The report, based on a series of interviews with company secretaries, chairmen and chief executives, explores the relationship between corporate culture and long-term business success in the UK. The study is the culmination of the work of the Culture Coalition the FRC formed with the Chartered Institute of Management Accountants (CIMA), the City Values Forum, the Chartered Institute of Personnel and Development (CIPD), the Institute of Business Ethics (IBE) and the Chartered Institute of Internal Auditors (IIA).
The FRC has concluded that companies should recognise the value of a healthy culture to an organisation and believes that culture can be source of competitive advantage and vital to the creation and protection of long-term value. The leaders of companies, in particular the chief executive, must embody the desired culture, embedding this at all levels and in every aspect of the business, the report states while boards have a responsibility to act where leaders do not deliver.
Aligning values and incentives are important the report suggests. The authors notes that pay is a sensitive issue in the UK and affects the standing of business in society. “Unfortunately the continuing inconsistent alignment between executive remuneration and company performance and between the remuneration of senior executives and employees has led to a lack of public confidence. This has taken place despite increasing regulation to improve transparency and accountability,” the report states.
The performance management and reward system should support and encourage behaviours consistent with the company’s purpose, values, strategy and business model, the FRC concludes, while the board is responsible for explaining this alignment clearly to shareholders, employees and other stakeholders.
The report suggests that management at every level must assume responsibility for owning and maintaining the culture. Middle managers should, according to the report, be able to observe the culture in a business and should be involved in communicating change and developing ideas to ensure success.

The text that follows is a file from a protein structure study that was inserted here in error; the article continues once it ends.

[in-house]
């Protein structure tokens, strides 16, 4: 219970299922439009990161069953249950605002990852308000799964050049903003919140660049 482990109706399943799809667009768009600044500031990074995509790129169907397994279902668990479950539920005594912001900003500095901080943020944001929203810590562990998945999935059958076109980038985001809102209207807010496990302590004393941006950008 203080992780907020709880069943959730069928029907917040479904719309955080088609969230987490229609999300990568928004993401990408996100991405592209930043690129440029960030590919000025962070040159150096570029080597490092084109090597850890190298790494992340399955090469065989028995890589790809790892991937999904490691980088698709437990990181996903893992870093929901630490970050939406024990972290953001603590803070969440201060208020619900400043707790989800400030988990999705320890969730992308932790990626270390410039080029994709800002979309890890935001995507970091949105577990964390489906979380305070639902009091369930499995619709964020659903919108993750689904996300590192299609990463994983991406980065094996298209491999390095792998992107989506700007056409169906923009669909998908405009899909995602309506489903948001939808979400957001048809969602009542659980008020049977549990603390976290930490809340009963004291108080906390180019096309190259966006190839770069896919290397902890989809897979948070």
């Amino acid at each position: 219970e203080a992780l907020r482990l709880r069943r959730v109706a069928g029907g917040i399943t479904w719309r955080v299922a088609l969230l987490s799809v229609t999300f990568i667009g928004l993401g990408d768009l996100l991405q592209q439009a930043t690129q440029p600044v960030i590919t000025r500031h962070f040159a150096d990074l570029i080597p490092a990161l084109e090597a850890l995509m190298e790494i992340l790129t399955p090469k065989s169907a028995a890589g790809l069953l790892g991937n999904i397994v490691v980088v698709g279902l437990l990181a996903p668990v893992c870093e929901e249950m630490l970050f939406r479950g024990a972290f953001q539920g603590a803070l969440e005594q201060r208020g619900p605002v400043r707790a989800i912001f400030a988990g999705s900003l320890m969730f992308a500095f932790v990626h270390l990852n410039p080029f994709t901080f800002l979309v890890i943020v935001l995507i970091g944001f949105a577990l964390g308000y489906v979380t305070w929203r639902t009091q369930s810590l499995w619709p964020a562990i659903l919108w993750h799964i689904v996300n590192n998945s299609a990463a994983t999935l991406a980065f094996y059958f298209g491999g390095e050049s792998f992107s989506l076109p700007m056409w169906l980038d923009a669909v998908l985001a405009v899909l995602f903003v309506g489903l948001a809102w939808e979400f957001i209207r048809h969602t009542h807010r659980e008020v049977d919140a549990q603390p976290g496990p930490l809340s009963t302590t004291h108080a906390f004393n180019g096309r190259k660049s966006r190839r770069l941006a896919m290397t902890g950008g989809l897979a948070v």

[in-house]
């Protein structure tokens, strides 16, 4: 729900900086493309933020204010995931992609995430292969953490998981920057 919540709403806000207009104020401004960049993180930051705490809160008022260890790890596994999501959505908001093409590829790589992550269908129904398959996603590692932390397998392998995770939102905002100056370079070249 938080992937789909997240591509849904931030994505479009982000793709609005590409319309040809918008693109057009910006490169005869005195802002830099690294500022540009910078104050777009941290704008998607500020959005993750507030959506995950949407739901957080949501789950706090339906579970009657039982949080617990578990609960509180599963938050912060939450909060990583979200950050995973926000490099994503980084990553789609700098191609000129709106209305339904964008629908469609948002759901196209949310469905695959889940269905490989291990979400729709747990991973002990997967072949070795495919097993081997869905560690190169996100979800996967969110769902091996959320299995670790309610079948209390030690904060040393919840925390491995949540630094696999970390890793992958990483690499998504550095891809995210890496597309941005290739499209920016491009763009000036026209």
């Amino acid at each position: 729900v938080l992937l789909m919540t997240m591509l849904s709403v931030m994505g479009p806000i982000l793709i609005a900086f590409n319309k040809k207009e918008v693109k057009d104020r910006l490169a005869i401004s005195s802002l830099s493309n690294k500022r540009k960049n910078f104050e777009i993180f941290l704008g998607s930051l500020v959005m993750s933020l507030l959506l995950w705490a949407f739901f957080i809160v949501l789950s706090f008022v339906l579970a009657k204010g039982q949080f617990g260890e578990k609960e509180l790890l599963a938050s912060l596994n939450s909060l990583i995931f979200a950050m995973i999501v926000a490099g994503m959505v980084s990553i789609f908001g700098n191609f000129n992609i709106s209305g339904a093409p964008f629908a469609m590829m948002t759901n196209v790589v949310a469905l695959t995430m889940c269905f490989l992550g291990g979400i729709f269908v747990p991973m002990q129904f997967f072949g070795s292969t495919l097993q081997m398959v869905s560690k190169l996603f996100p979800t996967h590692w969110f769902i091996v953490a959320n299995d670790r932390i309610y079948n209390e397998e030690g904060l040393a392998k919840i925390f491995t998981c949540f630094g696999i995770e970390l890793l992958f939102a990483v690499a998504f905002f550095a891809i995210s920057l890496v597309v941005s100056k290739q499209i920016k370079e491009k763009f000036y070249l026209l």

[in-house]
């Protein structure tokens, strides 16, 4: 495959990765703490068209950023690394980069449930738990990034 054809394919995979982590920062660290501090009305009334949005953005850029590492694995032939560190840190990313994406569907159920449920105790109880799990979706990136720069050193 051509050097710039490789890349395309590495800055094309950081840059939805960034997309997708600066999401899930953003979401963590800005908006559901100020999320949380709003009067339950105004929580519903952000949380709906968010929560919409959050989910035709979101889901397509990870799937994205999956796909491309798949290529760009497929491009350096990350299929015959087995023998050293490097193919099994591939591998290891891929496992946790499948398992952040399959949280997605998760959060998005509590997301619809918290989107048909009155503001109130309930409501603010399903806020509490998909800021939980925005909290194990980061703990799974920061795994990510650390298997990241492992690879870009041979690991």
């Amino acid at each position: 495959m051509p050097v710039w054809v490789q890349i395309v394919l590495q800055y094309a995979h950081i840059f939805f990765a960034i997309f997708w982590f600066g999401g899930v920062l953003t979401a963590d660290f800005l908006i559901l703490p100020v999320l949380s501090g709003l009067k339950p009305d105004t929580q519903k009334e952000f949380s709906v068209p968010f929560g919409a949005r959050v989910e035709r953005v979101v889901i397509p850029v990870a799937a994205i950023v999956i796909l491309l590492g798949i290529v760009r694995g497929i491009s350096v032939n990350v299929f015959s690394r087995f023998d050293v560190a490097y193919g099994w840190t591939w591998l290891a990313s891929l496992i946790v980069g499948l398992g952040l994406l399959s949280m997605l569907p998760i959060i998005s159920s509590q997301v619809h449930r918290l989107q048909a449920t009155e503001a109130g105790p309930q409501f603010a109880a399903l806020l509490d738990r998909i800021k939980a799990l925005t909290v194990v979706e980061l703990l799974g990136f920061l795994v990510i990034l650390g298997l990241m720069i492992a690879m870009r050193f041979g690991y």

The other areas that the report believes will encourage a good corporate culture is ensuring openness and accountability at every level and with all stakeholders in a business; embedding and integrating the values throughout the company by ensuring that employees and suppliers know what is expected of them and that human resources, internal audit, ethics, compliance, and risk functions are empowered and resourced to carry out this work and there should be assessment, measurement and engagement with the board having a responsibility to understand behaviour throughout the company and to challenge where they find misalignment with values or need better information.
Peter Cheese, CIPD Chief Executive, said: “As recent corporate scandals have shown, when cultures turn toxic trust breaks down and performance, wellbeing and reputation suffer. This is why boards have a fundamental role in understanding the cultures of their organisation and how culture is changing or evolving, as well as leading from the top in the behaviours and values they demonstrate. They must also hold management to account to ensure that culture, values and behaviours align, and the decisions the organisation makes enables it perform financially, ethically and sustainably.”
Sir Winfried Bischoff, Chairman of the FRC, said: “The extremely positive response from many individuals and organisations, demonstrates how important the subject is. I would like to thank all those who joined the debate to foster sustainable growth and long-term business success in the UK.”
There is a role for investors in encouraging a good corporate culture, according to the FRC. “They should ensure that their stewardship activities include engagement about culture and encourage better reporting. Investors should challenge themselves about the behaviours they are encouraging in companies and to reflect on their own culture.”
Going forward the FRC has signalled that, in addition to continuing work with coalition partners to encourage further debate, the report and its feedback will inform its next review of guidance on board effectiveness. Over the next year the FRC said it would also be monitoring reporting on culture by companies and investors. Any feedback on the report can be sent to: firstname.lastname@example.org